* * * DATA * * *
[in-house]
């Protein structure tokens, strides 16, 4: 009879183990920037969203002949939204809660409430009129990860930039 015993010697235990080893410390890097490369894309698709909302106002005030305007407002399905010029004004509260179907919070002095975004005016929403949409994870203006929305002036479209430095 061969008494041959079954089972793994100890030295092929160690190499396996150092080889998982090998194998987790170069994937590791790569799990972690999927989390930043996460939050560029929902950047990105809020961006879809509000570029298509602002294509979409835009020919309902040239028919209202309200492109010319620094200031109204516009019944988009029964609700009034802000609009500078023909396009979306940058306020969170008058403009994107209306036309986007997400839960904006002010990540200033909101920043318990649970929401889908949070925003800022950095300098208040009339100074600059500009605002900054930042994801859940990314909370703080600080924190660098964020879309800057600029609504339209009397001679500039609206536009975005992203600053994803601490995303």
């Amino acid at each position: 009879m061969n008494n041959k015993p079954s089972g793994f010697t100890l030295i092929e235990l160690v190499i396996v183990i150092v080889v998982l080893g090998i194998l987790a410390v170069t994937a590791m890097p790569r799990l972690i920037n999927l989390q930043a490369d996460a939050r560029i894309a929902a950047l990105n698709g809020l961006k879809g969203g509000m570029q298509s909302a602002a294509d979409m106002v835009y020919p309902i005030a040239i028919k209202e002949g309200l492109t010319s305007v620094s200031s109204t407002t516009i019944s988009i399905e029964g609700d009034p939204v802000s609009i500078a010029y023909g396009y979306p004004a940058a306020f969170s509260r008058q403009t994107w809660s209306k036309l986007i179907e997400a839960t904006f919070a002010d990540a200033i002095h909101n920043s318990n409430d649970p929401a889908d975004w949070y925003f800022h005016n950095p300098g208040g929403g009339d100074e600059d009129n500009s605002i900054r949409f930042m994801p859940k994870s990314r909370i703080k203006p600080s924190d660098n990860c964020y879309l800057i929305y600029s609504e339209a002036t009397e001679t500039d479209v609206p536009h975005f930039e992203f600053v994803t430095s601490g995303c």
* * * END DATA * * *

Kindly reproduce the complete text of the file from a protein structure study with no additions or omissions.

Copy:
[in-house]
């Protein structure tokens, strides 16, 4: 009879183990920037969203002949939204809660409430009129990860930039 015993010697235990080893410390890097490369894309698709909302106002005030305007407002399905010029004004509260179907919070002095975004005016929403949409994870203006929305002036479209430095 061969008494041959079954089972793994100890030295092929160690190499396996150092080889998982090998194998987790170069994937590791790569799990972690999927989390930043996460939050560029929902950047990105809020961006879809509000570029298509602002294509979409835009020919309902040239028919209202309200492109010319620094200031109204516009019944988009029964609700009034802000609009500078023909396009979306940058306020969170008058403009994107209306036309986007997400839960904006002010990540200033909101920043318990649970929401889908949070925003800022950095300098208040009339100074600059500009605002900054930042994801859940990314909370703080600080924190660098964020879309800057600029609504339209009397001679500039609206536009975005992203600053994803601490995303």
């Amino acid at each position: 009879m061969n008494n041959k015993p079954s089972g793994f010697t100890l030295i092929e235990l160690v190499i396996v183990i150092v080889v998982l080893g090998i194998l987790a410390v170069t994937a590791m890097p790569r799990l972690i920037n999927l989390q930043a490369d996460a939050r560029i894309a929902a950047l990105n698709g809020l961006k879809g969203g509000m570029q298509s909302a602002a294509d979409m106002v835009y020919p309902i005030a040239i028919k209202e002949g309200l492109t010319s305007v620094s200031s109204t407002t516009i019944s988009i399905e029964g609700d009034p939204v802000s609009i500078a010029y023909g396009y979306p004004a940058a306020f969170s509260r008058q403009t994107w809660s209306k036309l986007i179907e997400a839960t904006f919070a002010d990540a200033i002095h909101n920043s318990n409430d649970p929401a889908d975004w949070y925003f800022h005016n950095p300098g208040g929403g009339d100074e600059d009129n500009s605002i900054r949409f930042m994801p859940k994870s990314r909370i703080k203006p600080s924190d660098n990860c964020y879309l800057i929305y600029s609504e339209a002036t009397e001679t500039d479209v609206p536009h975005f930039e992203f600053v994803t430095s601490g995303c």